By Apoorva Mandhani
The news of the Marriages Bill, 2016 (Compulsory Registration and Prevention of Wasteful Expenditure) in the Lok Sabha has had a confusing response.
The Bill was introduced by Congress MP Ranjeet Ranjan, seeking an end to the practice of opulent and extravagant weddings.
While the move is being welcomed by a few as proposed relief from societal pressures, it is being shunned by the rest as a distressing lack of understanding of basic economics at play.The Bill was introduced by Congress MP Ranjeet Ranjan, seeking an end to the practice of opulent and extravagant weddings | Picture Courtesy – Home grown
Terms and conditions applied
[su_pullquote]The Bill aims to cut down ‘extravagance’ by capping the number of guests invited, the variety of dishes served and the amount of money spent on festivities.[/su_pullquote]
According to reports, the Bill aims to cut down ‘extravagance’ by capping the number of guests invited, the variety of dishes served and the amount of money spent on festivities. Further, in the event that the wedding’s expenses exceed Rs. 5 lakh, the Bill proposes a mandatory contribution towards weddings in ‘Below Poverty line’ families. It further provides for the creation of a welfare fund by the government for this purpose. It also directs registration of marriages within 60 days of the solemnization, to facilitate improved enforcement.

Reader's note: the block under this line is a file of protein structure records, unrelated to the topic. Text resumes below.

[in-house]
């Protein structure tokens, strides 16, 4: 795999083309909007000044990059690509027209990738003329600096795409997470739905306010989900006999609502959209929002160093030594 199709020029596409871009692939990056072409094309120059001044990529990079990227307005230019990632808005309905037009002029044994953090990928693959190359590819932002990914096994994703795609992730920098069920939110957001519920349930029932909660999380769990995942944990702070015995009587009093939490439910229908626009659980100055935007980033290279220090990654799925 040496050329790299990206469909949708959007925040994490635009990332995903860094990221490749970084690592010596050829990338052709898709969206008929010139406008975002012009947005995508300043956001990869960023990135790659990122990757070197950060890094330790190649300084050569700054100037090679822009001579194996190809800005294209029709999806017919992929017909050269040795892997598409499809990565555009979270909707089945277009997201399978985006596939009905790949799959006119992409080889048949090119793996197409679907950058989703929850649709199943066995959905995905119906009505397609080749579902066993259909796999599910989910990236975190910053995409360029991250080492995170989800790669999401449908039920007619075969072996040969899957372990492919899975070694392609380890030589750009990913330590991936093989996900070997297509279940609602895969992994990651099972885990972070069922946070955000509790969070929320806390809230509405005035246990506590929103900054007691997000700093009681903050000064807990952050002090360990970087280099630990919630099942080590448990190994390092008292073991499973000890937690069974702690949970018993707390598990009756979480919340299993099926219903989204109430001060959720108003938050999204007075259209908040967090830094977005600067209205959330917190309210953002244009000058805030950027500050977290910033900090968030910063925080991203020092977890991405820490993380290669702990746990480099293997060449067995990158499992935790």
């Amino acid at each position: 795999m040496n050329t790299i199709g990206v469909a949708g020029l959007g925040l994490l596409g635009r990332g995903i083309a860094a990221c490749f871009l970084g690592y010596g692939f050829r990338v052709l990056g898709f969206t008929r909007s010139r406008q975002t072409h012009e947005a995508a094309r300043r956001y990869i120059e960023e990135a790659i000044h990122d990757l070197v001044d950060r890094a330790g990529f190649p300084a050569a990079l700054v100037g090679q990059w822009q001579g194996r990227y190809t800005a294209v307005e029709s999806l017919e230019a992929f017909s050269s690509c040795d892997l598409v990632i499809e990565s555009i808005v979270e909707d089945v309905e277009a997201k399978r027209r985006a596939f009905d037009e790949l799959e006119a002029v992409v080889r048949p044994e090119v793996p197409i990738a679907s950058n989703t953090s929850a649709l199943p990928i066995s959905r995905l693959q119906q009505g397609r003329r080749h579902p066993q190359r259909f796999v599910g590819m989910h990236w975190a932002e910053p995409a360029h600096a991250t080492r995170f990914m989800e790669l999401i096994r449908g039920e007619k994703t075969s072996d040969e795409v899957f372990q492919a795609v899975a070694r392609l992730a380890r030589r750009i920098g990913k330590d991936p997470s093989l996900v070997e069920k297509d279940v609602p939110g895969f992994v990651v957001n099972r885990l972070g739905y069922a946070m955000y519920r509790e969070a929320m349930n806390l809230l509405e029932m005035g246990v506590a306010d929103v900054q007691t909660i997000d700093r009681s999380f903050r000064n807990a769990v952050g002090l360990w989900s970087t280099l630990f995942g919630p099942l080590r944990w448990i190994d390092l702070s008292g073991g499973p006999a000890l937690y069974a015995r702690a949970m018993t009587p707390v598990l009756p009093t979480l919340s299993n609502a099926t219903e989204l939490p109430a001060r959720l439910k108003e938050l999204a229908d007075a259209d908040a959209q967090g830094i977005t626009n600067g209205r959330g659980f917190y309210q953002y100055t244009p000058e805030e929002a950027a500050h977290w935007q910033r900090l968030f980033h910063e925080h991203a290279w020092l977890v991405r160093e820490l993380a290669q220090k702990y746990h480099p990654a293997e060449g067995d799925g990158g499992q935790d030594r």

The unfavorable odds
This is not the first time that a private member bill has been introduced in the Parliament. Six such unsuccessful attempts have been made in the last twenty years. Three of these bills were introduced in the Lok Sabha and the remaining three in the Rajya Sabha. Four of these bills have lapsed while two of them are still pending as per the Lok Sabha website. The objectives and reasons for these Bills have been several, ranging from an attempt to curb black money to the prevention of dowry harassment and deaths.
The common link is, however, is the fact that all attempts to cap wedding expenses have been unsuccessful in India, so far. Further, if the history of private members’ bills is an indicator — only 14 private members’ bills have been enacted so far since the commencement of Parliament in 1952 — the odds stacked against this bill going on to become a law are not favourable.All Bills to cap wedding expenses have been unsuccessful in India, so far | Picture Courtesy – Wedding Sutra
A farcical attempt
The Bill is, evidently, unwarranted and excessive government interference in private affairs of the citizens.
Further, the cap of Rs. 5 lakh is rightly being perceived as a very modest amount by existing urban middle-class standards. While the Bill intends to check “show of wealth” during weddings, it seems to be a misdirected attempt to camouflage the growing economic inequality. Intending to check the “tremendous social pressure” on poor families, it seeks to create a mirage of economic equality, disregarding the fact that it would only be prudent to actually tackle the same with improved economic policies.
Moreover, the Bill is a modern version of sumptuary laws, which try to outlaw conspicuous consumption and whose provenance stretches back to ancient Greece (in Sparta), feudal Japan and medieval Europe. In the 20th century, democratisation, industrial mass production, and the rise of consumer-oriented societies all combined to render sumptuary laws obsolete in most countries. That the precedents date back to medieval and feudal times, is worrying for a modern India.
Featured Image Source – Daily Mail
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